‘During 2007-2010, there was a huge Q-fever outbreak with more than four thousand cases in the Netherlands, that was originated from dairy goat and sheep farms. Further investigation of infectious disease at animal-human interface is warranted. Follow-up epidemiological studies observed an excess pneumonia risk in residents living close to farms, however the mechanisms behind remain unknown.’
The “Complex systems” call that was published end of last year resulted in 10 new NCOH projects comprising 17 PhD projects. Together with the first round of 8 PhD students of the “Metagenomics” call and additional PhD projects, over 30 PhD positions are or will be filled in the coming months!
A lot is going on within NCOH. Last month, 11 proposals were submitted as part of the NCOH PhD programme call “Complex systems”, which comprise a total of 17 PhD projects. That means that a considerable number of PhD projects will be allocated in the NCOH PhD programme, which is funded from the Partner contributions to the NCOH. Together with the first round of 8 PhD students in the “Metagenomics” call, and additional in-kind projects, over 30 PhD positions will soon be filled.
I chose to do a PhD in metagenomics due to having an interest in microbial ecology as well as a more general interest in science. The work I do is similar to what I did as a master student at the University of Oslo, so I knew what I was signing up for. I find microbiome research interesting in part due to it being a relatively new and fast developing field that still has many unanswered questions. Apart from the academic side, I am happy to be working on a project that has concrete goals towards improving animal and human health.
‘My interest in antibiotic research started during a microbiology course in the second year of my bachelor. We had to test bacteria from the sewage against different antibiotics and I was shocked by their multi-drug resistance. To me it was clear that we were in need of new antibiotics (or alternatives) and I am very excited that I am now working on a project that will hopefully contribute to the discovery of new antibiotics.’
“I have always been interested in fungal infections. After I finished my specialization as an internist/infectiologist in 2016, I wanted to continue doing research in this field. Invasive fungal infections are a growing problem. Everyone has heard about resistant bacteria, but we are also seeing an increase in resistant fungal infections. This increase is due to more patients using immunosuppressive medication or fungal infections occurring in combination with HIV infection, among other causes. For me this is an interesting problem, especially because little is known about fungal infections.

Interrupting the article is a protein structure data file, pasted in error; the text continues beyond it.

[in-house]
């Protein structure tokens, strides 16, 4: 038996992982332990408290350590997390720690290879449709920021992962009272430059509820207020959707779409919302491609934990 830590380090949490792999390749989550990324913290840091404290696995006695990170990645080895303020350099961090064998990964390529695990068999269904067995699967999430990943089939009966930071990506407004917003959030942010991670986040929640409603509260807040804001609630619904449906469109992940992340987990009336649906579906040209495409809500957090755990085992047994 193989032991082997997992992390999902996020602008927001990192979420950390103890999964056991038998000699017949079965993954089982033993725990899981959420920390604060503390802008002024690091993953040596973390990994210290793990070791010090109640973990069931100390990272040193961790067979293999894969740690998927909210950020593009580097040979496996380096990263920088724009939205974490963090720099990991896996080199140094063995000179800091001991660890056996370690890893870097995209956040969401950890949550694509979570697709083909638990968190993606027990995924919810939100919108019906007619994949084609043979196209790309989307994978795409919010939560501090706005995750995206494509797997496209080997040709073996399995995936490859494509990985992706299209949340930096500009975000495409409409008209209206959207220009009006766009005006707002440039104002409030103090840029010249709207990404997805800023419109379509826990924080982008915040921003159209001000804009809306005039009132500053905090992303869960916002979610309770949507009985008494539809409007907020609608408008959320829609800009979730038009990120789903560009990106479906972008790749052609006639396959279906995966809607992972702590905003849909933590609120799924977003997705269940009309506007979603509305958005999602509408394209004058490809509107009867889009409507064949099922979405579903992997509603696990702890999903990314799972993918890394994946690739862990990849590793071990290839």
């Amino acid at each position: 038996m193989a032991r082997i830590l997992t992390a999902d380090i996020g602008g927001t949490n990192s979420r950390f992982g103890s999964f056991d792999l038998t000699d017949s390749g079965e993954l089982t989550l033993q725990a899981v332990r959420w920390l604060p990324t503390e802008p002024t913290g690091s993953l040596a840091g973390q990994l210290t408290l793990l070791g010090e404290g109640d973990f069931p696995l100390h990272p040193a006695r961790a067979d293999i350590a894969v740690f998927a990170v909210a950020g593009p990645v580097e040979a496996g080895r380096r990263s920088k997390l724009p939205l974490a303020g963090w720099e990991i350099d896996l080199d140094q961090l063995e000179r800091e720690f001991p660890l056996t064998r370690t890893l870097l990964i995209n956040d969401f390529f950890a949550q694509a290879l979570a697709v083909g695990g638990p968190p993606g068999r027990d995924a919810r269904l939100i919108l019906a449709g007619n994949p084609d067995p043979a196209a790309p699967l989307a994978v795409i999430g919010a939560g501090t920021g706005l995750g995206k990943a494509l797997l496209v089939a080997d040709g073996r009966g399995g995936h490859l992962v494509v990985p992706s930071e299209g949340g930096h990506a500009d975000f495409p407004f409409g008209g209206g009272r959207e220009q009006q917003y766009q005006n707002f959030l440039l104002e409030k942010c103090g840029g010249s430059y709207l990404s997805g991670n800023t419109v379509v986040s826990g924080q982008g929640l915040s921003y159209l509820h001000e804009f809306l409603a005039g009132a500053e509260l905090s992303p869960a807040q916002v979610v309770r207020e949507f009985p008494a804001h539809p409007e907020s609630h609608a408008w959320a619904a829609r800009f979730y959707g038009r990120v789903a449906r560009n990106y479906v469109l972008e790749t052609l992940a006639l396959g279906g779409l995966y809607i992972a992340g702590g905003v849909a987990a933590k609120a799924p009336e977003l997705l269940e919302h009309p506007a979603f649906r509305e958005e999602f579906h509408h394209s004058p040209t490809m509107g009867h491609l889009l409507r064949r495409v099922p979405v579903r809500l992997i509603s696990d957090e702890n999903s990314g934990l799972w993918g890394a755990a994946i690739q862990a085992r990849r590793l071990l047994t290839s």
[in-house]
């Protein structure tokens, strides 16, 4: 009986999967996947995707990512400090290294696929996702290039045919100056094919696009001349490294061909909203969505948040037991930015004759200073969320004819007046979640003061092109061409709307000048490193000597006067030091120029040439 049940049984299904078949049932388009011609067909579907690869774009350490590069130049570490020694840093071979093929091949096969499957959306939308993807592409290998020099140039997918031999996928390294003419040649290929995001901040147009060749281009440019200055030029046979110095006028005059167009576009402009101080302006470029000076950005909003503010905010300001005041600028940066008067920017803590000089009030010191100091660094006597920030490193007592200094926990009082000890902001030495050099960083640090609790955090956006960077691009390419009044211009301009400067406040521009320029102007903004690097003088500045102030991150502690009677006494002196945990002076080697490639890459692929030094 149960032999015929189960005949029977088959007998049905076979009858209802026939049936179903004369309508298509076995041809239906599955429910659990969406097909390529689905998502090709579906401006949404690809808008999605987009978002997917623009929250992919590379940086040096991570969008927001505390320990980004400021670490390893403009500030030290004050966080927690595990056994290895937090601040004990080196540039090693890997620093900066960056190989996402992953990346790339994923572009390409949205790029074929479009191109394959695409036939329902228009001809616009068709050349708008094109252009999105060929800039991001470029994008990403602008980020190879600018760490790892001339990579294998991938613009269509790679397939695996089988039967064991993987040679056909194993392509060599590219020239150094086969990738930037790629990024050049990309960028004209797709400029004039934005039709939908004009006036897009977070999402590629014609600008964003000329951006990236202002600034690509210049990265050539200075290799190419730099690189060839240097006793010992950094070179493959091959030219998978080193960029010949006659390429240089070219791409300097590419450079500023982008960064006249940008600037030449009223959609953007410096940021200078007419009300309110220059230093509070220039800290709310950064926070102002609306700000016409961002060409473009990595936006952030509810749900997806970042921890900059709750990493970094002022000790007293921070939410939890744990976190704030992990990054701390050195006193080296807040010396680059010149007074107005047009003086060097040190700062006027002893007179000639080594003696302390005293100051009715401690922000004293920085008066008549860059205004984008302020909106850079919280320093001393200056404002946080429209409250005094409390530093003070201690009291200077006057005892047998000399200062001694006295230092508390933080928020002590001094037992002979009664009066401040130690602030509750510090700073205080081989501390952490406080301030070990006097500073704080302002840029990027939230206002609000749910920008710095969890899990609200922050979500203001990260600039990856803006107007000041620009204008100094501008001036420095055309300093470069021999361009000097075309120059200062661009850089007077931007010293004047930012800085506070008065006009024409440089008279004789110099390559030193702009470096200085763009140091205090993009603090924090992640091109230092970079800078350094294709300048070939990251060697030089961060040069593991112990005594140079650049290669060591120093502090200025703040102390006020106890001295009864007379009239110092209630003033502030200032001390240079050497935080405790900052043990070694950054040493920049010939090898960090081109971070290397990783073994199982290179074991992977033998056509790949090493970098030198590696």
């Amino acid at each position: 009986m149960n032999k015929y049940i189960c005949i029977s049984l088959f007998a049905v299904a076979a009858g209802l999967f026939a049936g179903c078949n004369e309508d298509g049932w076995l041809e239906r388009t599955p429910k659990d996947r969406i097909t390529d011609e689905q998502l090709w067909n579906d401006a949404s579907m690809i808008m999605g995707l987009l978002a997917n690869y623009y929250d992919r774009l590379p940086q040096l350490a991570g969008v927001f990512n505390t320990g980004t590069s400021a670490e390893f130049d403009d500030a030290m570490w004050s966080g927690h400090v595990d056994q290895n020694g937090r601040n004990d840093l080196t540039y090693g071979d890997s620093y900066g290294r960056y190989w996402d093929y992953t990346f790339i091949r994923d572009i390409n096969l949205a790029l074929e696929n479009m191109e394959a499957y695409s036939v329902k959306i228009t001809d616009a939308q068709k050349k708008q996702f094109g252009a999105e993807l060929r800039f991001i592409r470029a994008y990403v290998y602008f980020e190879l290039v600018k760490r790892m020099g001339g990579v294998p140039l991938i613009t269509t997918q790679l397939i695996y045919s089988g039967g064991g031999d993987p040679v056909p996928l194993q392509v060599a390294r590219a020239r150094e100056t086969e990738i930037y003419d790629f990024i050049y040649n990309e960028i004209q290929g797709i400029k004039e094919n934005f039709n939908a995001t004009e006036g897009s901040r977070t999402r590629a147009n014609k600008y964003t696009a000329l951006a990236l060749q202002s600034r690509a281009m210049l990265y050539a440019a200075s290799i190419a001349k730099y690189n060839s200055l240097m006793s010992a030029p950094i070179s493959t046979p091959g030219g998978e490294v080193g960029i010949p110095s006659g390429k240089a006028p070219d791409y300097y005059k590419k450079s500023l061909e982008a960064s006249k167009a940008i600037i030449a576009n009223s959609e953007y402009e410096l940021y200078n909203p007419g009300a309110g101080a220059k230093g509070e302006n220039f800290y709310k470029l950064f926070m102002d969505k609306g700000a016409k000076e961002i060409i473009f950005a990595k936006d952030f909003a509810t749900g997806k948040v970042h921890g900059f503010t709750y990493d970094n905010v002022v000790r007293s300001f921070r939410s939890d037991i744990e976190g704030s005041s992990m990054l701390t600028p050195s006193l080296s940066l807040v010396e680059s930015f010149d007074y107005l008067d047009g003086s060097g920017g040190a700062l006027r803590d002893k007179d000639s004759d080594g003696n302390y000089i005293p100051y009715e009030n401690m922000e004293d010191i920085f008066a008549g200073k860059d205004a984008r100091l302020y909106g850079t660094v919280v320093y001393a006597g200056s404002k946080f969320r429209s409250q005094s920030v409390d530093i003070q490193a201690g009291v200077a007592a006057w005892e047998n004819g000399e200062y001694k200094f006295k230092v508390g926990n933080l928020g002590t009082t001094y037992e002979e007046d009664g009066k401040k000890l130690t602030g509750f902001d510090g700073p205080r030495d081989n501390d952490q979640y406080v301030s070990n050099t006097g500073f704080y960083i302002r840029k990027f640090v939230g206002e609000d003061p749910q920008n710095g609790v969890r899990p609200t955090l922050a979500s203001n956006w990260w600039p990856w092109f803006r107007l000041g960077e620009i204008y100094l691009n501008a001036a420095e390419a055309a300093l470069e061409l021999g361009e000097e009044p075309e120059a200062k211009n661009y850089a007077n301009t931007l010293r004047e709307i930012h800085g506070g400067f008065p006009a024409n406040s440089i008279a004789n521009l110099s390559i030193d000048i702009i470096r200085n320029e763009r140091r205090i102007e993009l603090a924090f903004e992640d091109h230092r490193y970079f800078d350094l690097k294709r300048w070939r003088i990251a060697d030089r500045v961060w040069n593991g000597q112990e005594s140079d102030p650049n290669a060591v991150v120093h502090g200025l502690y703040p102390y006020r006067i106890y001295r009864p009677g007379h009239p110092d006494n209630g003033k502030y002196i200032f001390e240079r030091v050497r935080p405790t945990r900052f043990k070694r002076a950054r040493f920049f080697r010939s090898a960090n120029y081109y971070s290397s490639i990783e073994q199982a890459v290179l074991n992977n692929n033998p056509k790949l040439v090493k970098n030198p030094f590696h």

In May, 32-year-old Tim Möhlmann won the inaugural Young NCOH with his presentation on ‘Why Midges Matter’. He’s currently rounding off his PhD at Wageningen University (Laboratory of Entomology) on the same topic. It’s clearly a passion, but why exactly are midges so important to him? And why on earth does he sell ants in his spare time? It’s about time we did some exploratory research into this PhD candidate.
‘I have been curious about the human body since a young age. And especially in why some people fall ill, while others do not. During my education I learned a lot about human health and disease, but something was still missing. After my master MSc internship at the department of Microbiology & Systems Biology at TNO, I knew that I wanted to continue in the field of microbiome research. Its intriguing relationship with many different diseases and even with effectiveness in response to therapy is what makes this topic perfect for me.’
A flurry of activity surrounds the Netherlands Centre for One Health (NCOH) at the moment. The documents that will secure the National Institute for Public Health and the Environment (RIVM) as an NCOH Associate Partner are currently making the rounds. This will be the first step in strengthening the collaboration with the RIVM in a…
‘I have a stutter. Because of this, I’ve always had a curiosity for disease-related topics and how they develop. In order to avoid speaking situations, I hid in the lab as a medical microbiology technician. But analysing materials of individual patients left me yearning to see the bigger picture. After all, why were these people getting sick in the first place and what can we do about it? I completed my masters in evolutionary biology, with a thesis on disease in invasive parakeets, got control of my stutter and landed my dream job as a PhD student.’